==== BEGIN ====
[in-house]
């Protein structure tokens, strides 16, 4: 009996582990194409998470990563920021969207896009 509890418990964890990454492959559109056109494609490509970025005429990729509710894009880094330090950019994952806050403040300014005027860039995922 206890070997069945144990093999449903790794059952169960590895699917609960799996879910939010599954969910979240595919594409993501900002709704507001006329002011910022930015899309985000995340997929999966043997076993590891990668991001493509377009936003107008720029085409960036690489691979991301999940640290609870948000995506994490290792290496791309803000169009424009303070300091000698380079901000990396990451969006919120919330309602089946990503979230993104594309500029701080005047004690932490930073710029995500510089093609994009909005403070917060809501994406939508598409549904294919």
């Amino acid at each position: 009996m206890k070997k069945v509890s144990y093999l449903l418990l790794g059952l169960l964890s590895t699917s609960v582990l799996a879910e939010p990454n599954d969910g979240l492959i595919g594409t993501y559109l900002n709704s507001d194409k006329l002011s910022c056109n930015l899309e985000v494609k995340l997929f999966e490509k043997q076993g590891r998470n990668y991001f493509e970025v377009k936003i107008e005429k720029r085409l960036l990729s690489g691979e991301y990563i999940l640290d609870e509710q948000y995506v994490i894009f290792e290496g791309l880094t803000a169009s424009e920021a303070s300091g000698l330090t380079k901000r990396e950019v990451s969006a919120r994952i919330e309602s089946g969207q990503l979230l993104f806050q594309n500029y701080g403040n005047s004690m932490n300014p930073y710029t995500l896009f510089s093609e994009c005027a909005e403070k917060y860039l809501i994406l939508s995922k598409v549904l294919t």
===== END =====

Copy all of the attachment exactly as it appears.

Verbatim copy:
[in-house]
């Protein structure tokens, strides 16, 4: 009996582990194409998470990563920021969207896009 509890418990964890990454492959559109056109494609490509970025005429990729509710894009880094330090950019994952806050403040300014005027860039995922 206890070997069945144990093999449903790794059952169960590895699917609960799996879910939010599954969910979240595919594409993501900002709704507001006329002011910022930015899309985000995340997929999966043997076993590891990668991001493509377009936003107008720029085409960036690489691979991301999940640290609870948000995506994490290792290496791309803000169009424009303070300091000698380079901000990396990451969006919120919330309602089946990503979230993104594309500029701080005047004690932490930073710029995500510089093609994009909005403070917060809501994406939508598409549904294919």
């Amino acid at each position: 009996m206890k070997k069945v509890s144990y093999l449903l418990l790794g059952l169960l964890s590895t699917s609960v582990l799996a879910e939010p990454n599954d969910g979240l492959i595919g594409t993501y559109l900002n709704s507001d194409k006329l002011s910022c056109n930015l899309e985000v494609k995340l997929f999966e490509k043997q076993g590891r998470n990668y991001f493509e970025v377009k936003i107008e005429k720029r085409l960036l990729s690489g691979e991301y990563i999940l640290d609870e509710q948000y995506v994490i894009f290792e290496g791309l880094t803000a169009s424009e920021a303070s300091g000698l330090t380079k901000r990396e950019v990451s969006a919120r994952i919330e309602s089946g969207q990503l979230l993104f806050q594309n500029y701080g403040n005047s004690m932490n300014p930073y710029t995500l896009f510089s093609e994009c005027a909005e403070k917060y860039l809501i994406l939508s995922k598409v549904l294919t």